Anne Applebaum ["Amnesty's Amnesia," op-ed, June 8] can rest assured that Amnesty International is as resolutely neutral and impartial as ever. History shows that those who stay silent in the face of wrongdoing allow more abuse to occur with impunity. Ms. Applebaum's assertion that there has been a "turning point" at Amnesty resulting in extra scrutiny of the United States -- which she labels "anti-Americanism" -- is false. Our findings may make for difficult reading, but we are not prepared to stay silent. We apply the same international standards to every country. Our 2005 report documented human rights abuses in 148 countries other than the United States.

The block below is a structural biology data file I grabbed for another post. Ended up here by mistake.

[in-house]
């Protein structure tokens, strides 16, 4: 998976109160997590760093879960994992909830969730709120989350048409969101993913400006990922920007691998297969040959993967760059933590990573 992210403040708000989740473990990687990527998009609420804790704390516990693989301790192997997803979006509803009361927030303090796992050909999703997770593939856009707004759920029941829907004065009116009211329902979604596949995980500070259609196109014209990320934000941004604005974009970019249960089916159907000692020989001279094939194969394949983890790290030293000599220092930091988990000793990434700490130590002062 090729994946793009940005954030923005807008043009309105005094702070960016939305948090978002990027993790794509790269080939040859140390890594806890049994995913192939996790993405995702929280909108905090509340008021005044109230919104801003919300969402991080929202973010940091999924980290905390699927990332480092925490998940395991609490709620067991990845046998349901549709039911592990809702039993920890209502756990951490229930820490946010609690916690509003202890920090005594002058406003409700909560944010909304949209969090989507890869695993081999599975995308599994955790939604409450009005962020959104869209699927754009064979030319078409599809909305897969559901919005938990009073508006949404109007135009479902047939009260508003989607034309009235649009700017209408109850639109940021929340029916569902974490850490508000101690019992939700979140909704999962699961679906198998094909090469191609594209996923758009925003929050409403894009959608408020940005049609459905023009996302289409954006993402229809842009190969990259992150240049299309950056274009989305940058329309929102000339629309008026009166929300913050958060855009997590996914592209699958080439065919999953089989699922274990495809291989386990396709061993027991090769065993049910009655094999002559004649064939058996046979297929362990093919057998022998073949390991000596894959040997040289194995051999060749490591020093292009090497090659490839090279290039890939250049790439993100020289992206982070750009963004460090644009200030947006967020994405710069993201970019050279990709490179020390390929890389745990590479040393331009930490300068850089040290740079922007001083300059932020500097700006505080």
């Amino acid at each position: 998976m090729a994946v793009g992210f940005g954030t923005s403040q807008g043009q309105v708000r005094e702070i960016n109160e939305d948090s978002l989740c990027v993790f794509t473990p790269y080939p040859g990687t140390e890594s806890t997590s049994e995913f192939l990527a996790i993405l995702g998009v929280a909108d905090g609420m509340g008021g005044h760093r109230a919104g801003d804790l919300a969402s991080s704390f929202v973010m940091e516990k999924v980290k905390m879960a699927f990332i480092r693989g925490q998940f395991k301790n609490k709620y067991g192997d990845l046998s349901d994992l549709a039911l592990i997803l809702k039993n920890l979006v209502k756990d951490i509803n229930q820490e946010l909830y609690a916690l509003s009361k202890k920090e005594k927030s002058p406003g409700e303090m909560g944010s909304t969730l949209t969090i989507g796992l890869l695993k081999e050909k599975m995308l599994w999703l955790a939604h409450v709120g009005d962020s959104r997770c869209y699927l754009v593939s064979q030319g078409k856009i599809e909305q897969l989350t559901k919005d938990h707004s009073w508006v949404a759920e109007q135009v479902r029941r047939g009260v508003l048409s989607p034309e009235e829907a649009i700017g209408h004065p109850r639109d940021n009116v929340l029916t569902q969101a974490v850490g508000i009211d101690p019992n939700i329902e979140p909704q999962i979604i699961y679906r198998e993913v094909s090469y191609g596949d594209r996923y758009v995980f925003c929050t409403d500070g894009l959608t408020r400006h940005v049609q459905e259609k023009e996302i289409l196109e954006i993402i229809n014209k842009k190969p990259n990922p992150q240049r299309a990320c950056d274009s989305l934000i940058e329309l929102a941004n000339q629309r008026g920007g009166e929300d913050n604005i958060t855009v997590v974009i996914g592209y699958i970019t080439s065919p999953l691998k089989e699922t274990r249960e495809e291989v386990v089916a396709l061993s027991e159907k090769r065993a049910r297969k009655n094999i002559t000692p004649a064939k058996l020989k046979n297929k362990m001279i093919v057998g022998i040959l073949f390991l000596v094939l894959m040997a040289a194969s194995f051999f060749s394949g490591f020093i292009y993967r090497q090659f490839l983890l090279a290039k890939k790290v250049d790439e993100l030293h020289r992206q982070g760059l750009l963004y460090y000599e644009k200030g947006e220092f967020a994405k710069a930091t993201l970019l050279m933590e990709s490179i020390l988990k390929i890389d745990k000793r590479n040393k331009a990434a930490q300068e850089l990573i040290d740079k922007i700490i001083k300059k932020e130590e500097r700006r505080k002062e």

The detention camp at Guantanamo Bay, Cuba, is a disgrace to all that Americans value. The Bush administration should close Guantanamo, charge the detainees under U.S. law in U.S. courts or release them. President Bush should order full disclosure of U.S. policies and practices on detention and interrogation of prisoners in all detention camps, including Bagram and Abu Ghraib in Iraq. He should support a full and independent investigation of allegations of abuse.
Ms. Applebaum argued that the United States remains "the world's best hope for the promotion of human rights." For that to become true, the administration must close the rhetoric-reality gap and abide by the rule of law.